On 25 April 1906 Dokis died. His last act as chief was to exact an oath from his son and heir Michael that he “would hand down the timber to his children the same way as he himself had done.” Michael died two months after his father and was replaced as chief by his brother Alexander. Alex did not have the same control over the band his father had had; consequently Indian agent George P. Cockburn, taking advantage of a split in loyalties and bypassing the chief, called a surrender vote for 7 Jan. 1908. Eight Washusks and three Migisis voted in favour; Alex and five other Migisis voted against. The proceeds from the timber auction held in Ottawa on 27 June 1908, together with subsequent timber dues and ground-rent, netted the band, then numbering 81 souls, the sum of $1.1 million, and provided each member with an income of $50 a month. The band became the richest per capita in Canada.
Dokis’s qualities had not gone unappreciated, even among Indian department employees. Writing in 1898 George L. Chitty, a timber inspector, called him “thoroughly upright and candid in his statements, and [appreciative of] these qualities in others.” He described the 80-year-old Dokis as “straight, active and well preserved, of benign and refined aspect” and found him “a sensible man of large experience among Indians and White people.” The legacy of thrift and independent-mindedness the chief passed on to his descendants ensured that the Dokis Indians, who husband their resources well, remain a proud and prosperous people.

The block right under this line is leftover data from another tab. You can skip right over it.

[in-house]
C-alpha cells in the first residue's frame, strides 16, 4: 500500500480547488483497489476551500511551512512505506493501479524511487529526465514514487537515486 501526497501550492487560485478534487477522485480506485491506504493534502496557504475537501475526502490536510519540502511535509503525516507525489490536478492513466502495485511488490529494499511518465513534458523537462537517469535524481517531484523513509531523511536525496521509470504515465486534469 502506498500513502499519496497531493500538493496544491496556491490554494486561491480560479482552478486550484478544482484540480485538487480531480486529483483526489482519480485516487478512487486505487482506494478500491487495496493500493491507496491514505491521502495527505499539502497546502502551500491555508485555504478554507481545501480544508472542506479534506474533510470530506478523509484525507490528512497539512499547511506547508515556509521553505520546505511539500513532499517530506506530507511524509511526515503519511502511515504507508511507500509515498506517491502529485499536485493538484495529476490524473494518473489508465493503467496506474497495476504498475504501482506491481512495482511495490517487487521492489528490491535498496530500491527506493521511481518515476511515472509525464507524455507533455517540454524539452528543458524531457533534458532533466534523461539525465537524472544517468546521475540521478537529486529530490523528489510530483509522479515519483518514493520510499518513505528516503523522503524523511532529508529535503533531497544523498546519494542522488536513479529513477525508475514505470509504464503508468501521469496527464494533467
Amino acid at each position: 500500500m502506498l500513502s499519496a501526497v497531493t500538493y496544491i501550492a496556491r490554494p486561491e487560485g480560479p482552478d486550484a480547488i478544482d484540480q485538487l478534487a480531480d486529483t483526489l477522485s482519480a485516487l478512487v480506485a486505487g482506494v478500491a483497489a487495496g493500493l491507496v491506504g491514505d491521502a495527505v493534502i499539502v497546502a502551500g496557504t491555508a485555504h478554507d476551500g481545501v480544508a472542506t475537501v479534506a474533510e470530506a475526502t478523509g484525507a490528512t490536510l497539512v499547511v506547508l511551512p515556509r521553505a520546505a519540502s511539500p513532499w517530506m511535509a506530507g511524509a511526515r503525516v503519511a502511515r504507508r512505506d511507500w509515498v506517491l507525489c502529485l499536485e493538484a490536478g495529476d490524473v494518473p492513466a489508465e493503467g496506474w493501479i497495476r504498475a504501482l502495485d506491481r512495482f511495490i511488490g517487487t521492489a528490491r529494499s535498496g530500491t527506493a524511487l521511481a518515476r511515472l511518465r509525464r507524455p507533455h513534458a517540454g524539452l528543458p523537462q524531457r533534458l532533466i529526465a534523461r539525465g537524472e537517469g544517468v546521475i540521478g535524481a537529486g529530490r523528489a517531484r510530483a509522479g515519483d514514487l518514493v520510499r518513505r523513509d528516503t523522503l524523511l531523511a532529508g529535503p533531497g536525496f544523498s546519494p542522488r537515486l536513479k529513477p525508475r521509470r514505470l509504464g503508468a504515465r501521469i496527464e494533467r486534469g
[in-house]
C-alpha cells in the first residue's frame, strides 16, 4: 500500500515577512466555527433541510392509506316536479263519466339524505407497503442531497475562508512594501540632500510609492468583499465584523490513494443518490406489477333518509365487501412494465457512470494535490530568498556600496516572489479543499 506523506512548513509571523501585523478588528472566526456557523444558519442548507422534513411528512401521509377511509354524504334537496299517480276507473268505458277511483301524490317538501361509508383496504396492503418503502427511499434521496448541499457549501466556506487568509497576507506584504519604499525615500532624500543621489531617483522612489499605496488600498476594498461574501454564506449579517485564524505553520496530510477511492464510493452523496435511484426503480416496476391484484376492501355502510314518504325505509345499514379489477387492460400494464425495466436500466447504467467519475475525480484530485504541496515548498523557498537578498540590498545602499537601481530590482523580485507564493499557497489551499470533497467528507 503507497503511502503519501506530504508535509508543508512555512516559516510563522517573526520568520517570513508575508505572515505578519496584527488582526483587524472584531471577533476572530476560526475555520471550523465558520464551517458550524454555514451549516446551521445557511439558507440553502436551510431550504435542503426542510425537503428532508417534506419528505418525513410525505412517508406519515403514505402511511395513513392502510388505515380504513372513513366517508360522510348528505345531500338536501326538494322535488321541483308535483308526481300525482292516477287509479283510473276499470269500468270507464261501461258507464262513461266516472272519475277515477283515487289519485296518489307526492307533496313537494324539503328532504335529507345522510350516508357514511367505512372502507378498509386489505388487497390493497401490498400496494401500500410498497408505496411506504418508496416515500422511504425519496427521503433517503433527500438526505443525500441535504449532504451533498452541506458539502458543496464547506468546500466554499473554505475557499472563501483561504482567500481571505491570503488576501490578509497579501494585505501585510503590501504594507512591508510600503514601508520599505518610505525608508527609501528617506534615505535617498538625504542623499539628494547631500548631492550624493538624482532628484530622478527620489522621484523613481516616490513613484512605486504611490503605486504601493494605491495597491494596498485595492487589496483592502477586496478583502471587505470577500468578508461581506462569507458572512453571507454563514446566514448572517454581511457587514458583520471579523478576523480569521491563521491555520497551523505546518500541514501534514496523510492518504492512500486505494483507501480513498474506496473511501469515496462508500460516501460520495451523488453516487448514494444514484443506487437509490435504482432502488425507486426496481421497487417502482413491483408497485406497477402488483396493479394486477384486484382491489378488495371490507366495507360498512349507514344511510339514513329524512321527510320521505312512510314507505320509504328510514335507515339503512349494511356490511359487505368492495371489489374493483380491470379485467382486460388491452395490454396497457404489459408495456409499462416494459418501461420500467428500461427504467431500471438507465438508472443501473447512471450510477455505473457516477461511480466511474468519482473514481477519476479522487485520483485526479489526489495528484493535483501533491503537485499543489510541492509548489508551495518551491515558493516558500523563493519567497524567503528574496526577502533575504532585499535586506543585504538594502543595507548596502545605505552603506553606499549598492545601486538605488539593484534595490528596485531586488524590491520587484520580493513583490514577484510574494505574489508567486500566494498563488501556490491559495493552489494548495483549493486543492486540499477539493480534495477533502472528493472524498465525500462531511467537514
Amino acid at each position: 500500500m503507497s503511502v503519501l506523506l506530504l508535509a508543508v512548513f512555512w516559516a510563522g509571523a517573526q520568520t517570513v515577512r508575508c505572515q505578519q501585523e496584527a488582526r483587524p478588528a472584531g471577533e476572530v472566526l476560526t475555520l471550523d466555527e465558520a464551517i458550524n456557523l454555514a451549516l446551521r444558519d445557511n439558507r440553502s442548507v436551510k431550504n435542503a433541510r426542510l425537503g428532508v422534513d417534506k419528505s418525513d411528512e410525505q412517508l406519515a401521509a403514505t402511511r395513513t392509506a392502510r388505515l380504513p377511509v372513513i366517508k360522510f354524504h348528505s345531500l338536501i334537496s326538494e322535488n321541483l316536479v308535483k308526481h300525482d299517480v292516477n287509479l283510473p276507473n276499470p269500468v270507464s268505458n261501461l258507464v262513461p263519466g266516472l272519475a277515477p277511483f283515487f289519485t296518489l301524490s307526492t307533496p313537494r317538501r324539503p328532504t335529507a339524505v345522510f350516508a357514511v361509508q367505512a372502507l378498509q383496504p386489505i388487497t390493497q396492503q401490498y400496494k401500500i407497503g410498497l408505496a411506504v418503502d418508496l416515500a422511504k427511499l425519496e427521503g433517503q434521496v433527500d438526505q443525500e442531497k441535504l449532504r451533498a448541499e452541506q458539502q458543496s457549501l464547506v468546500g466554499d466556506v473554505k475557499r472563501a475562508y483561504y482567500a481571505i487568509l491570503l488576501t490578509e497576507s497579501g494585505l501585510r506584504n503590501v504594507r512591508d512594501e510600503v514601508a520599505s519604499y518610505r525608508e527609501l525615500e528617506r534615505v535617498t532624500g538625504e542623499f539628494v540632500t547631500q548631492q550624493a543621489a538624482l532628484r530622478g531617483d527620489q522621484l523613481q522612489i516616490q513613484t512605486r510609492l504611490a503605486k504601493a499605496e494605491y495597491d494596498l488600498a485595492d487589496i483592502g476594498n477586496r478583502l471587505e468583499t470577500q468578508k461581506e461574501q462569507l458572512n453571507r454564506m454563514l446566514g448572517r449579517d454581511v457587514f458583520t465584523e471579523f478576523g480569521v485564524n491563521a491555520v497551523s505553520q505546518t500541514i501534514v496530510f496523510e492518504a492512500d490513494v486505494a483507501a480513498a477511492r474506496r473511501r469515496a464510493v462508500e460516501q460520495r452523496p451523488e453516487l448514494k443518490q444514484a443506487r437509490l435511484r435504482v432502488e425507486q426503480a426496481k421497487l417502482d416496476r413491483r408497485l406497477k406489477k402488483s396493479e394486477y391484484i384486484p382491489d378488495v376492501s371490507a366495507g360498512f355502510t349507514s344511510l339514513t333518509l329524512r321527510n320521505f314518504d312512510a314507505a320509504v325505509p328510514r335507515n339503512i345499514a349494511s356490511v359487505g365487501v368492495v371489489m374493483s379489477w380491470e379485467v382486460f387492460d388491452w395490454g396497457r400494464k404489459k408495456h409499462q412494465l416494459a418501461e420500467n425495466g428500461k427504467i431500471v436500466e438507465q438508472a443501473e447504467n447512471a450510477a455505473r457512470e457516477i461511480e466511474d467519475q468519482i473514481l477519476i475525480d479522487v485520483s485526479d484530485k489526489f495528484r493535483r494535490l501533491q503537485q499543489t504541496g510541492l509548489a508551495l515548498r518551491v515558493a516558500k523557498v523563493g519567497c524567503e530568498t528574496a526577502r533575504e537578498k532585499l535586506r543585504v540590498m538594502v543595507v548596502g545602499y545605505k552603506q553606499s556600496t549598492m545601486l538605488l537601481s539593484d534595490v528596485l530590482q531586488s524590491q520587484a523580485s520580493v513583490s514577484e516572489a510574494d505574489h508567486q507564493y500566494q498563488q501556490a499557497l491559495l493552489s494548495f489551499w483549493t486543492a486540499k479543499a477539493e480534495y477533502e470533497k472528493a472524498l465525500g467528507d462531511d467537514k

NA, RG 10, 2217–19. Ottawa Evening Journal, 27 April 1893. J. T. Angus, A Deo victoria: the story of the Georgian Bay Lumber Company, 1871–1942 (Thunder Bay, Ont., 1990); “How the Dokis Indians protected their timber,” OH, 81 (1989): 181–99. Canada, Indian treaties and surrenders . . . [1660–1906] (3v., Ottawa, 1891–1912; repr. Toronto, 1971), 1: 149–51.